A unified marketing and advertising technology stack enables companies to not only identify valuable customer segments but also deliver customized experiences to them. Marketers with fully integrated solutions are 45 percent more likely to use audience-level data to personalize the customer experience, according to the study, and 60 percent more likely to optimize experiences in real time, using analytics. The Econsultancy research also shows they are able to accurately attribute business value to their marketing and advertising efforts to evaluate how channels work together and better allocate their investments.

Getting there takes time, commitment and continual refinement. For example, Google has “store visits” technology that can inform brands when a consumer clicks an ad and then enters a store. Retailers can extrapolate what this data means for their business performance by, for example, running “hold-out tests”: investing heavily in media in some markets while going dark in others, to gauge the incremental impact on results such as revenue growth or average order volumes. Based on that, they can arrive at a proxy business value for store visits and test it over time as assumptions change.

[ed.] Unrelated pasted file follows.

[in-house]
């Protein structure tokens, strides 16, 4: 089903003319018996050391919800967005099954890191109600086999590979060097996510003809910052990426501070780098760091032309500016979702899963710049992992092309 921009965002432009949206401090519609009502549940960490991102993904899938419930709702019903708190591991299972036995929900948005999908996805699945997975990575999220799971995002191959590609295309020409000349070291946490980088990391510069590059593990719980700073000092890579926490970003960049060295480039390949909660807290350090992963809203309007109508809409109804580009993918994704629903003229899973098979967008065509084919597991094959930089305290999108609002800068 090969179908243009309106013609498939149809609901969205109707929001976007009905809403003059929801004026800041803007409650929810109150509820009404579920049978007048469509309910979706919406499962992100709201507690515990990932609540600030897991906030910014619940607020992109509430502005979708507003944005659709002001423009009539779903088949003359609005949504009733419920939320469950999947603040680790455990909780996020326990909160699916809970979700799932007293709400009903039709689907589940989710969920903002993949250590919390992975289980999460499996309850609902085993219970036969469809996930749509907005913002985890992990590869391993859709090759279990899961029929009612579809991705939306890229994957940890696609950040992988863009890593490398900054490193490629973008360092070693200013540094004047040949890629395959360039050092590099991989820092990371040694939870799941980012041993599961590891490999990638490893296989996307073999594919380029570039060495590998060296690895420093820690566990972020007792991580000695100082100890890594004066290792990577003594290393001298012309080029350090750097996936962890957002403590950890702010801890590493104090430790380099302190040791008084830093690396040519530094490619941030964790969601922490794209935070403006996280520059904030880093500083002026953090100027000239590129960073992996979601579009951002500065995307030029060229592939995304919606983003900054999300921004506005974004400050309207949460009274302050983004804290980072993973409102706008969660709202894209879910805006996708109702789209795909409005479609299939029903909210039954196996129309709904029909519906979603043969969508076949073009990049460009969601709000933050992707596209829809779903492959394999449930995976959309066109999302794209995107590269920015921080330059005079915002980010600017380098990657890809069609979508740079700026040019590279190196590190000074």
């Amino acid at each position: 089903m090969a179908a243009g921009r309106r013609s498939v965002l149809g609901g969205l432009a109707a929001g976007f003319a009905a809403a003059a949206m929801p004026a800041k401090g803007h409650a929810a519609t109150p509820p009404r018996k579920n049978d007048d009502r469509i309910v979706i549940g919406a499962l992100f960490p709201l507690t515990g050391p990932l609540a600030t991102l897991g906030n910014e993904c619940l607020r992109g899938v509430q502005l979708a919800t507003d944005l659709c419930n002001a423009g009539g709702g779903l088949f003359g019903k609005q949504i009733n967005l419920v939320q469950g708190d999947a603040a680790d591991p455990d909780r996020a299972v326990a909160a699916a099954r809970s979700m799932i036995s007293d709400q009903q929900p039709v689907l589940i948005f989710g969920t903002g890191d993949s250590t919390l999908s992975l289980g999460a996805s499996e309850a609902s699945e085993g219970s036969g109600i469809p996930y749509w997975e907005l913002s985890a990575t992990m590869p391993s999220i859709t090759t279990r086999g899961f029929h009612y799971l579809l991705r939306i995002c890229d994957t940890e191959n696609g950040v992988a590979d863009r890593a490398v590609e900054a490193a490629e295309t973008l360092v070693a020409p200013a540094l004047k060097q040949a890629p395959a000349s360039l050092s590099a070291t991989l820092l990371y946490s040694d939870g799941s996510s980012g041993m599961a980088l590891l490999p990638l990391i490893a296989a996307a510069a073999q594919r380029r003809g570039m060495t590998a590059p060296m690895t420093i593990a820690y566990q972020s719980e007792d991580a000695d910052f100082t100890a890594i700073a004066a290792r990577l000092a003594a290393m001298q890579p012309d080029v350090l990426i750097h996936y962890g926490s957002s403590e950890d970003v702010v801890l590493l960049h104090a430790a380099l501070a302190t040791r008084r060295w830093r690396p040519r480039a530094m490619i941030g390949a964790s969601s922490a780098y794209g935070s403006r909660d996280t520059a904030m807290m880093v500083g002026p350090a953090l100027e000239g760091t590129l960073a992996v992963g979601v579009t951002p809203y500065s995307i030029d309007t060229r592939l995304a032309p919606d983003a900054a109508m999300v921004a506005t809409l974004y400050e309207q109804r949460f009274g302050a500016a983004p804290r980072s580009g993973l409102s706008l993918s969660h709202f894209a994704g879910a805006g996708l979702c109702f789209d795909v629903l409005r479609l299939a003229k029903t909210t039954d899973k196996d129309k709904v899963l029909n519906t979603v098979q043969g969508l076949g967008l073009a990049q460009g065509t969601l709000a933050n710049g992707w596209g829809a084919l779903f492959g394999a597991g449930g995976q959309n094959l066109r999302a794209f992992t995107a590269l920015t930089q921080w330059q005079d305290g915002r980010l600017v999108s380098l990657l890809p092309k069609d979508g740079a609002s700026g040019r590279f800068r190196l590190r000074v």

A Digital Foundation for the Future

The following key elements can help organizations foster a fully integrated, data-driven marketing function.

Executive buy-in. Unequivocal support from the top levels of the business are vital for a customer-centric, data-driven transformation to succeed.